USDA approves $99M, 80% loan guarantee to Chemtex to support development of cellulosic ethanol from energy grasses
|The PROESA process delivers cost-effective sugars from non-food biomass for use in bioproducts. Source: Beta Renewables. Click to enlarge.|
The US Department of Agriculture (USDA), through its Rural Development Biorefinery Assistance Program (Section 9003 of the 2008 Farm Bill), approved a $99-million, 80% loan guarantee to Chemtex International, Inc. to construct a 20 million gallon per year cellulosic ethanol refinery in Sampson County in eastern North Carolina. The plant, with an expected startup in 2014, is a first-of-its-kind commercial facility in the mid-Atlantic region.
Once operational, the facility is expected to convert 600,000 tons of energy grasses per year into an estimated 20 million gallons of cellulosic ethanol using the Beta Renewable’s PROESA enzymatic hydrolysis process. The plant will produce biofuel for eastern transportation markets using non-food biomass feedstocks. Beta Renewables is a $350-million (€250M) joint venture formed from the Chemtex division of Gruppo Mossi & Ghisolfi and TPG.
The loan guarantee approval is subject to conditions that Chemtex must meet prior to closing of the loan.
PROESA combines an enzymatic pre-treatment process with fermentation. The process runs significantly faster than other enzymatic hydrolysis approaches, is acid-and alkali-free and has minimal byproducts, according to Beta Renewables. The parameters are adjustable, providing flexibility in the desired output of C5 and C6 sugars and lignin to be used in the production of ethanol or chemicals.
The same technology being used at a commercial-scale cellulosic ethanol plant in Crescentino, Italy, expected to start operations in the fall of 2012, and in a series of plants to be built by GraalBio in Brazil.
In July, Gevo signed a Joint Development Agreement (JDA) with Beta Renewables to develop an integrated process for the production of bio-based isobutanol from cellulosic, non-food biomass. (Earlier post.
Chemtex is working with local farmers and producer organizations to begin growing energy grasses for the facility. About 30,000 acres will be required to supply the facility with sufficient feedstock.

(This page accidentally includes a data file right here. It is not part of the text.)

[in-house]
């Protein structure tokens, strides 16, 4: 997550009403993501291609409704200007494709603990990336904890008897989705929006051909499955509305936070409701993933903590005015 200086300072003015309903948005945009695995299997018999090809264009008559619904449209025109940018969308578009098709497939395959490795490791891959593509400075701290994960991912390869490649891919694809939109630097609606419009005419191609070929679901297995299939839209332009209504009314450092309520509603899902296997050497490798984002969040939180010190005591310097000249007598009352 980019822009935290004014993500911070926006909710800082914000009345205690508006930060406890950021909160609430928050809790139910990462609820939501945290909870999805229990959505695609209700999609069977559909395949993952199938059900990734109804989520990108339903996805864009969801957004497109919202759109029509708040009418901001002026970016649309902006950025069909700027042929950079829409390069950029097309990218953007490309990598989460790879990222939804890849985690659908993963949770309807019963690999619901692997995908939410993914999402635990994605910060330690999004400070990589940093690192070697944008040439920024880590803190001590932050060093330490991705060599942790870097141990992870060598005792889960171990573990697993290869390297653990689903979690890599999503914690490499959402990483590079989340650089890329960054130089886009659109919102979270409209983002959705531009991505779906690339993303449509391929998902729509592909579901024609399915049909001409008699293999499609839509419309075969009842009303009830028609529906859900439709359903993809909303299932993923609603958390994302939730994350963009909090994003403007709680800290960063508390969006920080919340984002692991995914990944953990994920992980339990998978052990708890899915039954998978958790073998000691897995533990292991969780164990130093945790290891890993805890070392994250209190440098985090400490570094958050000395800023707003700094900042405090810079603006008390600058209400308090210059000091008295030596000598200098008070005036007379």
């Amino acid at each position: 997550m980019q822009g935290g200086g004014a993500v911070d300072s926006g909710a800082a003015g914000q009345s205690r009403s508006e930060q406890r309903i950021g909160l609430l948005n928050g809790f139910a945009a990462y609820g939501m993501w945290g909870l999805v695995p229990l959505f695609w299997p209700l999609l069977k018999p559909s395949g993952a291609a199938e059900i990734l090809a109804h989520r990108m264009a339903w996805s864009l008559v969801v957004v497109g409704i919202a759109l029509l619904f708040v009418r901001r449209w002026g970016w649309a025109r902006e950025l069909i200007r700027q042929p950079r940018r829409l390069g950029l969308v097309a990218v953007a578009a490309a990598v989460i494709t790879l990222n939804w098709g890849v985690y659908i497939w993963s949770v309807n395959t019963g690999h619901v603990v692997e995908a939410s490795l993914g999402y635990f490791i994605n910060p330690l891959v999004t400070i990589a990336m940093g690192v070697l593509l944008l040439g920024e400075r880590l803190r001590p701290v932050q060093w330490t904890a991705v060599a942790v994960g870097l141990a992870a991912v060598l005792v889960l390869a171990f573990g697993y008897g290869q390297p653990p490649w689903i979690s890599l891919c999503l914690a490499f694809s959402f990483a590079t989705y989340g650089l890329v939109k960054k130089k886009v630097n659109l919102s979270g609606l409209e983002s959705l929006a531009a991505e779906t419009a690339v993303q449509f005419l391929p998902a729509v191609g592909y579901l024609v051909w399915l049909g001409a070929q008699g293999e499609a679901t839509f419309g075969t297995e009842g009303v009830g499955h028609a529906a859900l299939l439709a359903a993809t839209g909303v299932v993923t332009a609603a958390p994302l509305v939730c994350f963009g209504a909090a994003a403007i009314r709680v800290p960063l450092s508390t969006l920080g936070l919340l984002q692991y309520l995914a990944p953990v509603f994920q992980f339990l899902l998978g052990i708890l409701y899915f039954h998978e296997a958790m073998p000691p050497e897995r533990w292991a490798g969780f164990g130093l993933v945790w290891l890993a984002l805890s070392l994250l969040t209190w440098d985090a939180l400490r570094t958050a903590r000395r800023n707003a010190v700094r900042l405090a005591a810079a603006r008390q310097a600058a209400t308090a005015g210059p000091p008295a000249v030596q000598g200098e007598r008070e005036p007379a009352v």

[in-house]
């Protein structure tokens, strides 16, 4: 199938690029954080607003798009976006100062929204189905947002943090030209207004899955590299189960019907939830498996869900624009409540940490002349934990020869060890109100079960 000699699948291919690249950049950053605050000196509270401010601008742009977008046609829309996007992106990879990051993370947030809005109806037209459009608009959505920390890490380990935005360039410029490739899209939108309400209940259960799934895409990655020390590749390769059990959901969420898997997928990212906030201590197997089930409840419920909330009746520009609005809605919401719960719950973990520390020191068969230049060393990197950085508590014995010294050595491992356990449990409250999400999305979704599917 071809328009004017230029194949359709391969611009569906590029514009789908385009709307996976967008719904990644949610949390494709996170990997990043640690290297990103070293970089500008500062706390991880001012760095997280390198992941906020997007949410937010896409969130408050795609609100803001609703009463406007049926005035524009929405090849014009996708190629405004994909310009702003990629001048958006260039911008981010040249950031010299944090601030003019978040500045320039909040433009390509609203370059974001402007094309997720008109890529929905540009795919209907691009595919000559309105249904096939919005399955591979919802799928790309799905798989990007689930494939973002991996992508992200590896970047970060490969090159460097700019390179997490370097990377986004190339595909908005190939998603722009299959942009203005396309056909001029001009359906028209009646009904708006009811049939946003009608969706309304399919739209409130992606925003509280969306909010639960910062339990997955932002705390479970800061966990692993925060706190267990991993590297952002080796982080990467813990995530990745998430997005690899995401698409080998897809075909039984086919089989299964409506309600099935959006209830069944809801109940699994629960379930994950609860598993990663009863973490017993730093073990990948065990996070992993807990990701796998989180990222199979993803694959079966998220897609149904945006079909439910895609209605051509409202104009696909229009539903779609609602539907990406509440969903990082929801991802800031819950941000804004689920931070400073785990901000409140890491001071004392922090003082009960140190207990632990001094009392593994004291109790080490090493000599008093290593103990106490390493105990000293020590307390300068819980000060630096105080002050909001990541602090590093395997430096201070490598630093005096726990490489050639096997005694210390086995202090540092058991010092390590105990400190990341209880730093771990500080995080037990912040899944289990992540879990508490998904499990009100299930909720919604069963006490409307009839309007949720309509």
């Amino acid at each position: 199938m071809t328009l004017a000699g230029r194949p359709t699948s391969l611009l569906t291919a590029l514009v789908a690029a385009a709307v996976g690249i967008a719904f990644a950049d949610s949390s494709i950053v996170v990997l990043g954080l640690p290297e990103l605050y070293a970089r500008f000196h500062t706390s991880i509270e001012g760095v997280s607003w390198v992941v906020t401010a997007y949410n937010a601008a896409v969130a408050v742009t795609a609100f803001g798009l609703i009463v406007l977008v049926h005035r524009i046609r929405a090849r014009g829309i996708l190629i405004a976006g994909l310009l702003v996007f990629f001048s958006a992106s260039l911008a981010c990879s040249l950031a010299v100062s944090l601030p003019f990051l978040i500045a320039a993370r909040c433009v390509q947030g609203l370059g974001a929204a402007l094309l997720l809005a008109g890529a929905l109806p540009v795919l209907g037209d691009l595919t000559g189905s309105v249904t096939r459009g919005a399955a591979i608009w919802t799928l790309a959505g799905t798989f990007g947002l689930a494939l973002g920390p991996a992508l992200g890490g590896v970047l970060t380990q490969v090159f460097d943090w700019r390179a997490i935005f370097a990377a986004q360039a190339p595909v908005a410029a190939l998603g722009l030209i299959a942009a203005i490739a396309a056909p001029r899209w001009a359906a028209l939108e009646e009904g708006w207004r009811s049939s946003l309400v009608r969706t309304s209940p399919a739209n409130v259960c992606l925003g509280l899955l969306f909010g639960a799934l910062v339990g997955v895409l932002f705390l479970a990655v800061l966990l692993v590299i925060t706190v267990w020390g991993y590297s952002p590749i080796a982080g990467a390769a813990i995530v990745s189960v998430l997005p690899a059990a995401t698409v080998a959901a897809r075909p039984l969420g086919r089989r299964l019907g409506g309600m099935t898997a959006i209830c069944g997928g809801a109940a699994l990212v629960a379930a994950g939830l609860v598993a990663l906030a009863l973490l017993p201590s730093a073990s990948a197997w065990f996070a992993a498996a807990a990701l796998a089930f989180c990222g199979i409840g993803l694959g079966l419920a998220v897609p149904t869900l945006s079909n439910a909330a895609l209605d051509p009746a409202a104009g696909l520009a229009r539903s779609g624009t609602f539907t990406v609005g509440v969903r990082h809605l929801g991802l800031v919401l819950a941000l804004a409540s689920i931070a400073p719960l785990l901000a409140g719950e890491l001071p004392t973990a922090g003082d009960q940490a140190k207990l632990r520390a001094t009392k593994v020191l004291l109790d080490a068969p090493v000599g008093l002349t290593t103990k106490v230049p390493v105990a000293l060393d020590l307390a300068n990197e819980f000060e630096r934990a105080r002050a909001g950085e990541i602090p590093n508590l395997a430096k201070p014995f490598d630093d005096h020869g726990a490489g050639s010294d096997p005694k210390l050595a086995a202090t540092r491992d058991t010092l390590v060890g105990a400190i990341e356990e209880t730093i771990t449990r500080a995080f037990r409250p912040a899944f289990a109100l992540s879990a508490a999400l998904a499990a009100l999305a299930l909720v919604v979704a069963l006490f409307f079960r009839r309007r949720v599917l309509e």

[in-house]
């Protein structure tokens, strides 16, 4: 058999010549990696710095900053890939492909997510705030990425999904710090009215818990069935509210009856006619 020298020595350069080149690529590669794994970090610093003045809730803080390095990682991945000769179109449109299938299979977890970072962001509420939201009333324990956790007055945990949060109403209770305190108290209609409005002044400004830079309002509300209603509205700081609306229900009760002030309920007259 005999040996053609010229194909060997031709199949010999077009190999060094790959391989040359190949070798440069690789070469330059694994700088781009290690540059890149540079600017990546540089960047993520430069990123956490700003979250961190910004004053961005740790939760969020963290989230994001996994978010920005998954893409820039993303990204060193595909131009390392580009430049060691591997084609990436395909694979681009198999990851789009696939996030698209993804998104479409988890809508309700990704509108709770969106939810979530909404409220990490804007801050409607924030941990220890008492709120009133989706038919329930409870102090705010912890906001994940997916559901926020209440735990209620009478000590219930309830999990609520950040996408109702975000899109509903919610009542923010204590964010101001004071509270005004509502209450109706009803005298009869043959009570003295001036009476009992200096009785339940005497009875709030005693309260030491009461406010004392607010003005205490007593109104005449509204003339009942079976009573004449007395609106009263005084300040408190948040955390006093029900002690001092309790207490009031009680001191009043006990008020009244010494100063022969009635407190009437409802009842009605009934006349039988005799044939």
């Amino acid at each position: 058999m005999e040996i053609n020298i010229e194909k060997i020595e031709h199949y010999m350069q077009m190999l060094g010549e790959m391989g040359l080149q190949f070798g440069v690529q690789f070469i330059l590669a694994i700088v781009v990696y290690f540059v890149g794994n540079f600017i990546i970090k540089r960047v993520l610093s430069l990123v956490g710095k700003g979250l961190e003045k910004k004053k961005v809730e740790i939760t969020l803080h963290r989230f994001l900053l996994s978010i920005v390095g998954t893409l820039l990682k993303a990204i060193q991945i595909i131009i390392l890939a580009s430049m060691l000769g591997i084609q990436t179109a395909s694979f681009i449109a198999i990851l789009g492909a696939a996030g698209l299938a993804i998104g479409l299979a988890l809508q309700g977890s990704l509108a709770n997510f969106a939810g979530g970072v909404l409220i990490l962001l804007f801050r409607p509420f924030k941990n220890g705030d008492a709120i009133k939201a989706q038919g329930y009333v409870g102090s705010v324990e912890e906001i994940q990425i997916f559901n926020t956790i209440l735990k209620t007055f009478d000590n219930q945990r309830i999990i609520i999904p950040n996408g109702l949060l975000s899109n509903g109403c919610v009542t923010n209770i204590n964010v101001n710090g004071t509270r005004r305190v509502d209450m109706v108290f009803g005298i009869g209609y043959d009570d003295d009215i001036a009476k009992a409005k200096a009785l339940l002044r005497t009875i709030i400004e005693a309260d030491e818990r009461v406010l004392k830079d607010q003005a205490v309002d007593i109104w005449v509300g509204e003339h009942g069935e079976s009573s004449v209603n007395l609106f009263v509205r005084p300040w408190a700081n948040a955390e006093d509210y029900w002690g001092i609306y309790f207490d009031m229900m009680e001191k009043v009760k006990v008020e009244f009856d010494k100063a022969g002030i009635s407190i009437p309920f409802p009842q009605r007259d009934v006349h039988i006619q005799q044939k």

In partnership with the Biofuels Center of North Carolina, Chemtex has identified nearby farmland that is currently growing Coastal Bermuda grass to manage swine lagoon effluent. Conversion from Coastal Bermuda to high yielding energy grasses, including miscanthus and switchgrass, will provide Chemtex a cost-effective biomass feedstock for cellulosic ethanol production and area swine farmers with increased economic opportunity as well as the land stewardship benefits of enhanced effluent management.
In June, Chemtex was awarded $3.9 million by the USDA, under its Biomass Crop Assistance Program, to support the establishment of more than 4,000 acres of miscanthus and switchgrass across eleven counties in North Carolina. The feedstock will be part of the biomass supply for Chemtex’s facility. The net increased revenue to local growers is projected to be $4.5 million per year.
The new USDA loan guarantee is part of a larger effort to produce advanced biofuels in every region of the country. USDA has funded 8 additional biorefineries that are using feedstocks such as agriculture residue, woody biomass, municipal solid waste, and algae in states including Michigan, Oregon, Florida, Nevada, and New Mexico. USDA is also investing in research by coordinating with five regional research centers to work on the science necessary to ensure profitable biofuels can be produced from a diverse range of feedstocks.
The Biorefinery Assistance Program (Section 9003 of the 2008 Farm Bill), administered by Rural Development’s Rural Business and Cooperative Service, is designed to financially assist with the commercial deployment of production technologies to produce advanced biofuels, and thereby increase the energy independence of the United States; promote resource conservation, public health, and the environment; diversify markets for agricultural and forestry products and agriculture waste material; create jobs and enhance the economic development of the rural economy.